A variety of diseases and infections can cause acute or chronic damage to the liver, causing inflammation (hepatitis), scarring (cirrhosis), bile duct obstructions, liver tumors, and liver dysfunction. Alcohol, drugs, some herbal supplements, and toxins can also pose a threat. A significant amount of liver damage may be present before symptoms such as jaundice, dark urine, light-colored stools, itching (pruritus), nausea, fatigue, diarrhea, and unexplained weight loss or gain emerge. Early detection is essential in order to minimize damage and preserve liver function.

The liver panel measures enzymes, proteins, and substances that are produced, processed or eliminated by the liver and are affected by liver injury. Some are released by damaged liver cells and some reflect a decrease in the liver's ability to perform one or more of its functions. When performed together, these tests give a healthcare practitioner a snapshot of the health of a person's liver, an indication of the potential severity of any liver injury, change in liver status over time, and a starting place for further diagnostic testing.

Accordion Title
Common Questions
  • How is it used?

    A liver panel may be used to screen for liver damage, especially if someone has a condition or is taking a drug that may affect the liver. A comprehensive metabolic panel (CMP), which is often performed as part of a general health checkup, may be ordered instead of a liver panel for routine screening. This group of tests includes most of the liver panel as well as additional tests that evaluate other organs and systems within the body.

    A liver panel or one or more of its component tests may be used to help diagnose liver disease if a person has signs and symptoms that indicate possible liver dysfunction. If a person has a known condition or liver disease, testing may be performed at intervals to monitor the health of the liver and to evaluate the effectiveness of any treatments. A series of bilirubin tests, for instance, may be ordered to evaluate and monitor a jaundiced newborn.

    Abnormal tests on a liver panel may prompt a repeat analysis of one or more tests, or of the whole panel, to see if the elevations or decreases persist and/or may indicate the need for additional testing to determine the cause of the liver dysfunction.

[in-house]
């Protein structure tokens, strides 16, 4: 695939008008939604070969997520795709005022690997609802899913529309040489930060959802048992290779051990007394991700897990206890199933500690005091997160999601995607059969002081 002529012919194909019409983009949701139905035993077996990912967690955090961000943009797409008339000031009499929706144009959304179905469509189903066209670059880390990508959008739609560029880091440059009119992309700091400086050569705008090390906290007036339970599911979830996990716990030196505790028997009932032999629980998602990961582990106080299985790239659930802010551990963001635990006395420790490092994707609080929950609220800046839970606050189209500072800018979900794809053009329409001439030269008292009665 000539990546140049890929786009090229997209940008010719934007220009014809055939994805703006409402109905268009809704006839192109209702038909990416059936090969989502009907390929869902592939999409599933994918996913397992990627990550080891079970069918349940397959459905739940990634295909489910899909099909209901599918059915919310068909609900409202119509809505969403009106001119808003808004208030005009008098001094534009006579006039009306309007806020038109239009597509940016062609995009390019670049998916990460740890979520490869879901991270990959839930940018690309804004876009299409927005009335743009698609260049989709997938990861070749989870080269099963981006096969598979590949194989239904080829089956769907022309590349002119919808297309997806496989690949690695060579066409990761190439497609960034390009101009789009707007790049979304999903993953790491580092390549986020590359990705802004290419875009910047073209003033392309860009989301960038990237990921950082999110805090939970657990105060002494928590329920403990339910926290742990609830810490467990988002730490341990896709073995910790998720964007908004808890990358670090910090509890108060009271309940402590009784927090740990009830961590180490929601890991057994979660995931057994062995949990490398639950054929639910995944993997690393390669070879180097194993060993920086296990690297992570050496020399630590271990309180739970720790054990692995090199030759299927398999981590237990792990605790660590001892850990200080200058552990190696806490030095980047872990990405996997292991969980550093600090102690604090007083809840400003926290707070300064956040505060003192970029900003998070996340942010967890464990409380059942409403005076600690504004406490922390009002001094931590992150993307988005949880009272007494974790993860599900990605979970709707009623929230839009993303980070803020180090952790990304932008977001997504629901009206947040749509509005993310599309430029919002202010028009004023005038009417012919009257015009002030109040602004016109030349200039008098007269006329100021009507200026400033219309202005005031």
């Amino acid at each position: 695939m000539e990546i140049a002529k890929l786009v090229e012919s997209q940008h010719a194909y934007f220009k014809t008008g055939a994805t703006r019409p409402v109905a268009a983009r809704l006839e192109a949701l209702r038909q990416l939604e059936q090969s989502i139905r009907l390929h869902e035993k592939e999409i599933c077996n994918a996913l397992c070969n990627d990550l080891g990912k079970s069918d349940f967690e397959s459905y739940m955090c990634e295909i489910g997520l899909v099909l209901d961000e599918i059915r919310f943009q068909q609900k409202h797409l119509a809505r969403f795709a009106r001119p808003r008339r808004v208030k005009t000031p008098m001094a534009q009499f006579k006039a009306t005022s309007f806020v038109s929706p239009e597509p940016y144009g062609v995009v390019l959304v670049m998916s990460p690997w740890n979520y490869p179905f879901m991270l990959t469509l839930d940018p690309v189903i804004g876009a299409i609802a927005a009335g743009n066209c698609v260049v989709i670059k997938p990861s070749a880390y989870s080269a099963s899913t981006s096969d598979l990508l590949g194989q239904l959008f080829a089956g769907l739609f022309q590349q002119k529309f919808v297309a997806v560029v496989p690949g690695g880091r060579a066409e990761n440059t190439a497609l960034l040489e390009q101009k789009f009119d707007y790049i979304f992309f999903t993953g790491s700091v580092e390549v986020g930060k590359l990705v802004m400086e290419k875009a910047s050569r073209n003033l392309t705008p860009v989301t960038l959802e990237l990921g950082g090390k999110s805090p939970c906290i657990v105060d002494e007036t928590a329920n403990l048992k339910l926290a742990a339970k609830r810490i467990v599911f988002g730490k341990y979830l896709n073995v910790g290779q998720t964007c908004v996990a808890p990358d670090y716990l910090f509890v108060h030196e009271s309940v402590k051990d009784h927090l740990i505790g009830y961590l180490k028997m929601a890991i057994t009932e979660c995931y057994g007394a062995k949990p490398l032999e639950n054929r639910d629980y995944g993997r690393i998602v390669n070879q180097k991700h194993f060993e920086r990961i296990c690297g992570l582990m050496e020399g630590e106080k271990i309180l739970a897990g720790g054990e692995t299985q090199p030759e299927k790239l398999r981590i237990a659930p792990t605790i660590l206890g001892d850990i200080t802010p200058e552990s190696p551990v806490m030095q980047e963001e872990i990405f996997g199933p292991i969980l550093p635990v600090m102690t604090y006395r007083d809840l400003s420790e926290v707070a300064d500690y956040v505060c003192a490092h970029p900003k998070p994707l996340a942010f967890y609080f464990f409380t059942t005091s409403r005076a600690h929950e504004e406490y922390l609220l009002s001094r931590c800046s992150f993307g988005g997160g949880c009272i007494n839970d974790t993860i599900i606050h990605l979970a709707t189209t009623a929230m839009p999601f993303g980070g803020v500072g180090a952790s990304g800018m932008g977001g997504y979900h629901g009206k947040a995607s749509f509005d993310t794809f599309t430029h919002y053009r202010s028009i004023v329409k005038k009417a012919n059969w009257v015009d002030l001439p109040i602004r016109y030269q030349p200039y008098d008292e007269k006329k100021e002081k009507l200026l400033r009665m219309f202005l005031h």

The panel usually consists of several tests that are run at the same time on a blood sample. These typically include:

    • Alanine aminotransferase (ALT) – an enzyme mainly found in the liver; the best test for detecting hepatitis
    • Alkaline phosphatase (ALP) – an enzyme related to the bile ducts but also produced by the bones, intestines, and during pregnancy by the placenta (afterbirth); often increased when bile ducts are blocked.
    • Aspartate aminotransferase (AST) – an enzyme found in the liver and a few other organs, particularly the heart and other muscles in the body
    • Bilirubin – two different tests of bilirubin often used together (especially if a person has jaundice): total bilirubin measures all the bilirubin in the blood; direct bilirubin measures a form that is conjugated (combined with another compound) in the liver.
    • Albumin – measures the main protein made by the liver; the level can be affected by liver and kidney function and by decreased production or increased loss.
    • Total protein (TP) – measures albumin and all other proteins in blood, including antibodies made to help fight off infections

    Depending on the healthcare provider and the laboratory, other tests that may be included in a liver panel are:

  • When is it ordered?

    A liver panel, or one or more of its components, may be ordered when someone is at risk for liver dysfunction. Some examples include:

    • People who take medications that may potentially damage the liver
    • Those who are alcoholics or heavy drinkers
    • Those who have a history of known or possible exposure to hepatitis viruses